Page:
In April 2022, the organisers of the Wimbledon Championships, a grand slam-level event in London, United Kingdom, banned players representing Russia from entering the 2022 edition of the competition.[60] The LTA, the British tennis association, also banned players representing Russia from smaller tennis tournaments based in the UK.[61] In response, the ATP, WTA, and ITF stripped Wimbledon of its ranking points, with their concerns being based on the principle of participation based on merit, rather than nationality, as well as the unilateral decision by Wimbledon, in contrast with the remainder of the tour.[62]

FencingEdit

 
FIE Russian President Alisher Usmanov with Putin.

Fencing in Tsarist Russia was a popular sport among the Russian elites. It transitioned in the Soviet Union as a sport for fencing enthusiasts and became a visible sport for the Soviet people which reached its peak in the 1980s in terms of success and popularity. After the dissolution of the Soviet Union, like the former Soviet Republic of Ukraine, Russia continued to have success in fencing, producing multiple world and European champions.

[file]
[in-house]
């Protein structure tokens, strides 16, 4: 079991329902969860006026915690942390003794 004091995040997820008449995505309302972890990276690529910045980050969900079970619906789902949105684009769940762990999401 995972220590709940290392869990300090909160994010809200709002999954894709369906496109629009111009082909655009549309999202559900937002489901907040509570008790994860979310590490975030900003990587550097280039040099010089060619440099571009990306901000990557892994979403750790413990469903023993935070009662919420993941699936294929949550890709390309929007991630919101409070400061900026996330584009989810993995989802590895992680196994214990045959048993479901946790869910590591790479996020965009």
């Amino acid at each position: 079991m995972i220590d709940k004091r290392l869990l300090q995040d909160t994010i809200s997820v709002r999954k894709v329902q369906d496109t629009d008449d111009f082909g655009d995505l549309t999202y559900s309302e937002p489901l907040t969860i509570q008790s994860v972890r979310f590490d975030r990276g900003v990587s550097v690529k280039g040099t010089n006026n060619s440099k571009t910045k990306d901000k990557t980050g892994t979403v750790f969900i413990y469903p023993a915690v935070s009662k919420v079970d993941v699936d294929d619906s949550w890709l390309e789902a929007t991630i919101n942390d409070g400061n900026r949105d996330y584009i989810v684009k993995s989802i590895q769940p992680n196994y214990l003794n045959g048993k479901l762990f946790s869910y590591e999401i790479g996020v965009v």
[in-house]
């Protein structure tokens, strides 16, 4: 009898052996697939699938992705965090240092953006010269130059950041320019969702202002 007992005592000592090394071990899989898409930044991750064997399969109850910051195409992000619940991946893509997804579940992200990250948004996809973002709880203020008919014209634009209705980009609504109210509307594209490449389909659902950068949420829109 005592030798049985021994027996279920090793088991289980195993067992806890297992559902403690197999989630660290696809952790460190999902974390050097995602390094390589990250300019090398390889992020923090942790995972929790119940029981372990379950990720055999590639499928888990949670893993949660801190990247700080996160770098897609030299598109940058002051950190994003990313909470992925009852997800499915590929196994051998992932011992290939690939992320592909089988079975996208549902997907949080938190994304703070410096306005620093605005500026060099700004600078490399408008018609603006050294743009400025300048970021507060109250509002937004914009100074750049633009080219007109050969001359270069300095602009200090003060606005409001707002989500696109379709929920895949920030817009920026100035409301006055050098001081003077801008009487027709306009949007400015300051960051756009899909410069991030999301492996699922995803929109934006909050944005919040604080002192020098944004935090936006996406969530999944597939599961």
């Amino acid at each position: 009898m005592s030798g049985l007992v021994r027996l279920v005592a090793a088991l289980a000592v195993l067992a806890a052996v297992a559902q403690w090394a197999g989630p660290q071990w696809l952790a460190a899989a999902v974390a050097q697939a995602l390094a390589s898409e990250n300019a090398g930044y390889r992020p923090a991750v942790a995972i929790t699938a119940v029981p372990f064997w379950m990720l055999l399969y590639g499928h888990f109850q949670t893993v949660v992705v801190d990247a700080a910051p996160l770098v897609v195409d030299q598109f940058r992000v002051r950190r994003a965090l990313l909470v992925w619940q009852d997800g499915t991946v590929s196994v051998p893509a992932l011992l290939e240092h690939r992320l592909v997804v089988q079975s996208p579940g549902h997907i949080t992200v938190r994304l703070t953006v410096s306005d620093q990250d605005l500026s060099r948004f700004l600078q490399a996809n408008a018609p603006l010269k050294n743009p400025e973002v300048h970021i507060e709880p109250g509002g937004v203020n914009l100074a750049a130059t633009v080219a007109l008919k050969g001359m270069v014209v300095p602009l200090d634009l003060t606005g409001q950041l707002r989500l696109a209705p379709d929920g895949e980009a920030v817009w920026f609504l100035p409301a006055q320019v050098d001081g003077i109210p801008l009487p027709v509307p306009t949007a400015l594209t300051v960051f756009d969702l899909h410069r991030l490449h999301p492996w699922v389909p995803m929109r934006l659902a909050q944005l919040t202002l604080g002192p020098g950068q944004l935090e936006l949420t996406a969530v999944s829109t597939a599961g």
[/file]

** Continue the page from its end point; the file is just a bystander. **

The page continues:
After the 2022 Russian invasion of Ukraine, the International Fencing Federation (FIE) banned Russia and Belarus athletes and officials. It cancelled or will relocate all events in Russia and Belarus. FIE Russian President Alisher Usmanov stepped down after the European Union imposed economic sanctions on him.[63]

GymnasticsEdit

 
Vladimir Putin and Lilia Akhaimova